• Is your unsubscribe link easy to find? If not, anyone looking to unsubscribe will abandon the search and mark you as spam. 
  • Is your content relevant to your subscribers? Is this what they expected when they signed up? Confusing or irrelevant emails lead to spam reports.
  • Do your subscribers recognize the sender? Unfamiliar names often get marked as spam. 
  • Subject lines that entice readers to open but don’t match the content can annoy subscribers and lead to spam complaints.

Excessive spam complaints can jeopardize future emails, and ESPs will suspend accounts for high rates. Keep these considerations in mind to continue to optimize your deliverability.

Remembering Mobile Optimization

Chances are, more than 50% of your subscribers check their emails on their phones — especially if your audience skews younger. Luckily, creating a mobile-optimized newsletter has never been easier. The most popular ESPs offer mobile-responsive templates that let you drag and drop your content into place.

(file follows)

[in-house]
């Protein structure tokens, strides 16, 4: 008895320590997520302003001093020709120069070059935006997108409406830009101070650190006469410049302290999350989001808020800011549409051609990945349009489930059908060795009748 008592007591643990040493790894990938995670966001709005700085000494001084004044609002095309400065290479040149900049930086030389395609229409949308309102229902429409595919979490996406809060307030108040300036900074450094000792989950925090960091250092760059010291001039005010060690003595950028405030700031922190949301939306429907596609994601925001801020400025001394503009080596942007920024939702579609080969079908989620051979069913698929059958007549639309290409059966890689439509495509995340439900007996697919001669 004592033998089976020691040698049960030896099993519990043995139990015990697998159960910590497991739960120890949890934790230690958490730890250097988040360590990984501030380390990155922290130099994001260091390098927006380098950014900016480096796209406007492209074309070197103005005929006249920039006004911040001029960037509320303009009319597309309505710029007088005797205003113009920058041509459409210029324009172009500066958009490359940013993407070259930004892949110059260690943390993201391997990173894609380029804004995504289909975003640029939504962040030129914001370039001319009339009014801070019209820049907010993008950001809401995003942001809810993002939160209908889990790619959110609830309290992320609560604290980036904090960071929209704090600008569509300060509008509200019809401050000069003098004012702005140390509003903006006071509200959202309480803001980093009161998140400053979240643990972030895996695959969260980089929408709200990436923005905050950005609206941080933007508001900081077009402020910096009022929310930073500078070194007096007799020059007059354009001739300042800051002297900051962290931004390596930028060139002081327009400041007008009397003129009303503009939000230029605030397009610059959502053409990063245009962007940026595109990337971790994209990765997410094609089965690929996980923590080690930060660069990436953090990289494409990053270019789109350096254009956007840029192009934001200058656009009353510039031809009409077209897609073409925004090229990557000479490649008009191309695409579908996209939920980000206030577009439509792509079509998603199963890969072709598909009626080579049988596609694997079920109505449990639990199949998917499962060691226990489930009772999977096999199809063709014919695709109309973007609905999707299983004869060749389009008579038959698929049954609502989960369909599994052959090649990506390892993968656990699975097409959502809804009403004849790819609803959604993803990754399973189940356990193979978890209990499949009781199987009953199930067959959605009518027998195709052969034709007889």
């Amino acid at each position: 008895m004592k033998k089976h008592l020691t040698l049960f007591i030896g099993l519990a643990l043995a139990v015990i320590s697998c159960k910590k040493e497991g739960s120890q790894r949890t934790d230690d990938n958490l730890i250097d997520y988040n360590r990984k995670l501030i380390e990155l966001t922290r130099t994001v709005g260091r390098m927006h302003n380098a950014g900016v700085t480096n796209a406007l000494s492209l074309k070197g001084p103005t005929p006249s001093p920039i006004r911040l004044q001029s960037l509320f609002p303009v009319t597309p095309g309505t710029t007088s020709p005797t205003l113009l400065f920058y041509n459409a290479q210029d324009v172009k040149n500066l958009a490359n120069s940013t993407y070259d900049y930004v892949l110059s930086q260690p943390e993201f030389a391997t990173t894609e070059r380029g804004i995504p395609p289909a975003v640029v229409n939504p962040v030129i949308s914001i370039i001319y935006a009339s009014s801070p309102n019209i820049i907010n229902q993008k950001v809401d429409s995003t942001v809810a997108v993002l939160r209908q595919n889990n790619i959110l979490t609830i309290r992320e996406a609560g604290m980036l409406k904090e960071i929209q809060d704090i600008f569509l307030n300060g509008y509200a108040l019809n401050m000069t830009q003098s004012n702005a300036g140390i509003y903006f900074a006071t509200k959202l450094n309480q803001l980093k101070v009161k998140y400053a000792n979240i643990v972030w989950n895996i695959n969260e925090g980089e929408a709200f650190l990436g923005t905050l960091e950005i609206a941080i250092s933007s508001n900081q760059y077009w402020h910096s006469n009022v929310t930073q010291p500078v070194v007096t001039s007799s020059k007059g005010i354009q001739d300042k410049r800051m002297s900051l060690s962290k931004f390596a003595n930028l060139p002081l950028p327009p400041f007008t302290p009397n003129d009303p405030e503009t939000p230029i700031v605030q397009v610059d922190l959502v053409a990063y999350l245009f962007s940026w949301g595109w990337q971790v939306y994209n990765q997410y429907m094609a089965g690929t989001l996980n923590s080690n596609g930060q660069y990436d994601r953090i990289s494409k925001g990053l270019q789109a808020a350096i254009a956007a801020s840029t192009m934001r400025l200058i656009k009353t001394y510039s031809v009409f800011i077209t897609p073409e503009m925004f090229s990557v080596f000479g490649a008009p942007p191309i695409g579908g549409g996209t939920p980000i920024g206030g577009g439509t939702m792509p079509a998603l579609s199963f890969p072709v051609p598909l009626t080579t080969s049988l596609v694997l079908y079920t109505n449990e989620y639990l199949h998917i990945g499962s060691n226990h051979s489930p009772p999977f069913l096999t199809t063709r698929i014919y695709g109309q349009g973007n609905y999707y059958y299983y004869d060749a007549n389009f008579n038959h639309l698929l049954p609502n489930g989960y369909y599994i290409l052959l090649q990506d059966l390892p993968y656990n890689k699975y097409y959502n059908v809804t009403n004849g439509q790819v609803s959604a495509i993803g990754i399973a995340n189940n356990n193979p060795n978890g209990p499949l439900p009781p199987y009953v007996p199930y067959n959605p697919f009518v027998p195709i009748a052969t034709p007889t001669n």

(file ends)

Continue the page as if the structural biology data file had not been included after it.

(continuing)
When you see a test send of your email newsletter on your computer, you might see two images you placed side by side. But, on your phone, the same email might display the images in a stack instead of shrinking them to fit the screen side by side. That is mobile responsiveness in action, ensuring a smoother experience for your subscribers. 

Building and Growing Your Subscriber List

Building and growing your subscriber list will be one of the most critical pieces of your email marketing puzzle and an ongoing initiative. 

If your target audience includes current clients or customers (and it should), find opportunities to collect email addresses and gain explicit permission to email them. You can integrate these asks into initial paperwork, online forms, or appointment bookings.

You can also create email gates for valuable content. When you create this lead magnet, a pop-up window or overlayed form can prompt your visitors to sign up for your newsletter to access your report, guide, or worksheet.